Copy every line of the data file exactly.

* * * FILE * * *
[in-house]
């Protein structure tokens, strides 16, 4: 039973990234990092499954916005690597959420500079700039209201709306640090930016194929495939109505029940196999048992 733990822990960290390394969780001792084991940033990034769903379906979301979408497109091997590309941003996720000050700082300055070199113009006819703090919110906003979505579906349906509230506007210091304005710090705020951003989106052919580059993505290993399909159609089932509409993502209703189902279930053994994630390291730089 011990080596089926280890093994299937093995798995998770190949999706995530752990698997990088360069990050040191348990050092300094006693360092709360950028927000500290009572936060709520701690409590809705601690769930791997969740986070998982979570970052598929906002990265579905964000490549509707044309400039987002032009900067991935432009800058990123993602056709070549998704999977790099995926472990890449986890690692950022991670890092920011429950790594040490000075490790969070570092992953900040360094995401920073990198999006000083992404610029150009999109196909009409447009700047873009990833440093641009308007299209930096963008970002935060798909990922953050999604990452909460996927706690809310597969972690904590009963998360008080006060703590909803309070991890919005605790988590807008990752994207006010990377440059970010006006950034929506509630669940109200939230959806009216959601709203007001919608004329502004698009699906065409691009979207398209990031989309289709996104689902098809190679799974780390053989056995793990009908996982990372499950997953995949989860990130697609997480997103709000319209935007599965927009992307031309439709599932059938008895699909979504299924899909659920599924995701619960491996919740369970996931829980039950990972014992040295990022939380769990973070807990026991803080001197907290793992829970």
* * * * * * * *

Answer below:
[in-house]
């Protein structure tokens, strides 16, 4: 039973990234990092499954916005690597959420500079700039209201709306640090930016194929495939109505029940196999048992 733990822990960290390394969780001792084991940033990034769903379906979301979408497109091997590309941003996720000050700082300055070199113009006819703090919110906003979505579906349906509230506007210091304005710090705020951003989106052919580059993505290993399909159609089932509409993502209703189902279930053994994630390291730089 011990080596089926280890093994299937093995798995998770190949999706995530752990698997990088360069990050040191348990050092300094006693360092709360950028927000500290009572936060709520701690409590809705601690769930791997969740986070998982979570970052598929906002990265579905964000490549509707044309400039987002032009900067991935432009800058990123993602056709070549998704999977790099995926472990890449986890690692950022991670890092920011429950790594040490000075490790969070570092992953900040360094995401920073990198999006000083992404610029150009999109196909009409447009700047873009990833440093641009308007299209930096963008970002935060798909990922953050999604990452909460996927706690809310597969972690904590009963998360008080006060703590909803309070991890919005605790988590807008990752994207006010990377440059970010006006950034929506509630669940109200939230959806009216959601709203007001919608004329502004698009699906065409691009979207398209990031989309289709996104689902098809190679799974780390053989056995793990009908996982990372499950997953995949989860990130697609997480997103709000319209935007599965927009992307031309439709599932059938008895699909979504299924899909659920599924995701619960491996919740369970996931829980039950990972014992040295990022939380769990973070807990026991803080001197907290793992829970």